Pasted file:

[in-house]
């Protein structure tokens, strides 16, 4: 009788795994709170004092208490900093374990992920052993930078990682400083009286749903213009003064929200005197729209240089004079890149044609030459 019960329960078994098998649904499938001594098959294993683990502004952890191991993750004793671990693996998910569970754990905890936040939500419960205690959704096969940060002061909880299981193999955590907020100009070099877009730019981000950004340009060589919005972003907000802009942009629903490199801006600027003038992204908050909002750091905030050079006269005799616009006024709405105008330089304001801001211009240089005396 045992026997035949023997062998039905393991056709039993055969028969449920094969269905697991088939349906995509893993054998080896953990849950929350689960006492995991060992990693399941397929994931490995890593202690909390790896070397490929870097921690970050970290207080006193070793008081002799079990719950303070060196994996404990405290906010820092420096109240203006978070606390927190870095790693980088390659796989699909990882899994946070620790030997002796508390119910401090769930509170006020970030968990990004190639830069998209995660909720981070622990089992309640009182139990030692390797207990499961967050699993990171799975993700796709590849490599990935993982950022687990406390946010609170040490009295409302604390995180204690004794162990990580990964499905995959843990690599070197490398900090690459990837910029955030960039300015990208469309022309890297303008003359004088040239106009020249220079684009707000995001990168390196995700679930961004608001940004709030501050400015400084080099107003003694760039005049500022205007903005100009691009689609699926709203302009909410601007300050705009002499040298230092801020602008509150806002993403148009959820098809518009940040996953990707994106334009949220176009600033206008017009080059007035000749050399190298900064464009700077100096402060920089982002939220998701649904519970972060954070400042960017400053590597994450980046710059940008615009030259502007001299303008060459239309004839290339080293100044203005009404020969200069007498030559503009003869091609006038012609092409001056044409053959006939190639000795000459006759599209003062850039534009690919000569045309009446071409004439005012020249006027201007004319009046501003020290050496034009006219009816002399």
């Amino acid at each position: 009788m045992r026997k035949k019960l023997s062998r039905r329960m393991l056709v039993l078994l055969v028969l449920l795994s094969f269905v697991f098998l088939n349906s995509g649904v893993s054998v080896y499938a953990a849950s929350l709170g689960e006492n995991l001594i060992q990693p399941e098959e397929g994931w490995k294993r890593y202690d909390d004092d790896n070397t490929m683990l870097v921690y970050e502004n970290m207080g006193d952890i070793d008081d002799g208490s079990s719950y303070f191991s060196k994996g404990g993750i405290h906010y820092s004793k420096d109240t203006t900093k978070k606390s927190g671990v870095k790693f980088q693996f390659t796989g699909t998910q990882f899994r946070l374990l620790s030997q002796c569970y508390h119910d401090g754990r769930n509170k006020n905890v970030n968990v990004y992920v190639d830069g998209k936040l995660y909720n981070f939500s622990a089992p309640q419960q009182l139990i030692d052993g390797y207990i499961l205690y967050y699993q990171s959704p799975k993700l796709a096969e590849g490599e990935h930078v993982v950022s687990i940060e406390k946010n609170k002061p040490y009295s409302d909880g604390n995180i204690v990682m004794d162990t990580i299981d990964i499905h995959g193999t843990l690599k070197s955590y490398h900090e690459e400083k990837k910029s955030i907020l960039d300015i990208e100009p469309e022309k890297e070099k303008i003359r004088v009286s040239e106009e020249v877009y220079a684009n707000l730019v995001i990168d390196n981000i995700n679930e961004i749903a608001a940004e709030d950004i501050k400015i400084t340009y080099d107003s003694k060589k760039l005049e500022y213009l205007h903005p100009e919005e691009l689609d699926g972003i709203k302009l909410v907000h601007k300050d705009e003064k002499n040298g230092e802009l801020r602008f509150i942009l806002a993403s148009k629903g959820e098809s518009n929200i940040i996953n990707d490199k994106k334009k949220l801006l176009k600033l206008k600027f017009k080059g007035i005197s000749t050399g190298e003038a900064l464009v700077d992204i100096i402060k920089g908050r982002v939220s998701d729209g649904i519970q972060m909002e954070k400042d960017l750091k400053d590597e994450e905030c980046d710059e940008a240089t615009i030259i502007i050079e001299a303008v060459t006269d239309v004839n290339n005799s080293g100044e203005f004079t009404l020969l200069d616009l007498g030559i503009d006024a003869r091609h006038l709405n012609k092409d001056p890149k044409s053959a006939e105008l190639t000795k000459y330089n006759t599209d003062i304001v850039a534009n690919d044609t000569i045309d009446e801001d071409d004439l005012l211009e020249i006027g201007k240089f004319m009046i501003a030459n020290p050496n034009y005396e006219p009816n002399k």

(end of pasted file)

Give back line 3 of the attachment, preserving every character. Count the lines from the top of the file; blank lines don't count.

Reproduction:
């Amino acid at each position: 009788m045992r026997k035949k019960l023997s062998r039905r329960m393991l056709v039993l078994l055969v028969l449920l795994s094969f269905v697991f098998l088939n349906s995509g649904v893993s054998v080896y499938a953990a849950s929350l709170g689960e006492n995991l001594i060992q990693p399941e098959e397929g994931w490995k294993r890593y202690d909390d004092d790896n070397t490929m683990l870097v921690y970050e502004n970290m207080g006193d952890i070793d008081d002799g208490s079990s719950y303070f191991s060196k994996g404990g993750i405290h906010y820092s004793k420096d109240t203006t900093k978070k606390s927190g671990v870095k790693f980088q693996f390659t796989g699909t998910q990882f899994r946070l374990l620790s030997q002796c569970y508390h119910d401090g754990r769930n509170k006020n905890v970030n968990v990004y992920v190639d830069g998209k936040l995660y909720n981070f939500s622990a089992p309640q419960q009182l139990i030692d052993g390797y207990i499961l205690y967050y699993q990171s959704p799975k993700l796709a096969e590849g490599e990935h930078v993982v950022s687990i940060e406390k946010n609170k002061p040490y009295s409302d909880g604390n995180i204690v990682m004794d162990t990580i299981d990964i499905h995959g193999t843990l690599k070197s955590y490398h900090e690459e400083k990837k910029s955030i907020l960039d300015i990208e100009p469309e022309k890297e070099k303008i003359r004088v009286s040239e106009e020249v877009y220079a684009n707000l730019v995001i990168d390196n981000i995700n679930e961004i749903a608001a940004e709030d950004i501050k400015i400084t340009y080099d107003s003694k060589k760039l005049e500022y213009l205007h903005p100009e919005e691009l689609d699926g972003i709203k302009l909410v907000h601007k300050d705009e003064k002499n040298g230092e802009l801020r602008f509150i942009l806002a993403s148009k629903g959820e098809s518009n929200i940040i996953n990707d490199k994106k334009k949220l801006l176009k600033l206008k600027f017009k080059g007035i005197s000749t050399g190298e003038a900064l464009v700077d992204i100096i402060k920089g908050r982002v939220s998701d729209g649904i519970q972060m909002e954070k400042d960017l750091k400053d590597e994450e905030c980046d710059e940008a240089t615009i030259i502007i050079e001299a303008v060459t006269d239309v004839n290339n005799s080293g100044e203005f004079t009404l020969l200069d616009l007498g030559i503009d006024a003869r091609h006038l709405n012609k092409d001056p890149k044409s053959a006939e105008l190639t000795k000459y330089n006759t599209d003062i304001v850039a534009n690919d044609t000569i045309d009446e801001d071409d004439l005012l211009e020249i006027g201007k240089f004319m009046i501003a030459n020290p050496n034009y005396e006219p009816n002399k």